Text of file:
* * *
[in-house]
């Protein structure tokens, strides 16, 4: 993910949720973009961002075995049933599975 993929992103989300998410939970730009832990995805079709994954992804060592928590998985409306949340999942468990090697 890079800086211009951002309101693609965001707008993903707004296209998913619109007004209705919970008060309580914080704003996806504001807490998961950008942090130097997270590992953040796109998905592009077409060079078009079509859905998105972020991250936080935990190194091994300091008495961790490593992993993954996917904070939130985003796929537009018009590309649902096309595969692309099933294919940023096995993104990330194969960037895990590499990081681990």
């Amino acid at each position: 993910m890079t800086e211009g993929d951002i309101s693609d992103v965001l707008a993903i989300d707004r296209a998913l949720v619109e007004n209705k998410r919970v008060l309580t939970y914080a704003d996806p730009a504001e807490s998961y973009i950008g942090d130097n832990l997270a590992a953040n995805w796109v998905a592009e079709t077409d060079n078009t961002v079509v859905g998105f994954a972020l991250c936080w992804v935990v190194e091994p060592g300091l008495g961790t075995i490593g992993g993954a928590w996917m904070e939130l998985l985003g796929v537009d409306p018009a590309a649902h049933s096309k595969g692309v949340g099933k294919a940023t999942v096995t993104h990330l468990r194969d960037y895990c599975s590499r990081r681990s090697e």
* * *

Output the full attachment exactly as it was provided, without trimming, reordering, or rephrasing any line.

[in-house]
């Protein structure tokens, strides 16, 4: 993910949720973009961002075995049933599975 993929992103989300998410939970730009832990995805079709994954992804060592928590998985409306949340999942468990090697 890079800086211009951002309101693609965001707008993903707004296209998913619109007004209705919970008060309580914080704003996806504001807490998961950008942090130097997270590992953040796109998905592009077409060079078009079509859905998105972020991250936080935990190194091994300091008495961790490593992993993954996917904070939130985003796929537009018009590309649902096309595969692309099933294919940023096995993104990330194969960037895990590499990081681990």
């Amino acid at each position: 993910m890079t800086e211009g993929d951002i309101s693609d992103v965001l707008a993903i989300d707004r296209a998913l949720v619109e007004n209705k998410r919970v008060l309580t939970y914080a704003d996806p730009a504001e807490s998961y973009i950008g942090d130097n832990l997270a590992a953040n995805w796109v998905a592009e079709t077409d060079n078009t961002v079509v859905g998105f994954a972020l991250c936080w992804v935990v190194e091994p060592g300091l008495g961790t075995i490593g992993g993954a928590w996917m904070e939130l998985l985003g796929v537009d409306p018009a590309a649902h049933s096309k595969g692309v949340g099933k294919a940023t999942v096995t993104h990330l468990r194969d960037y895990c599975s590499r990081r681990s090697e």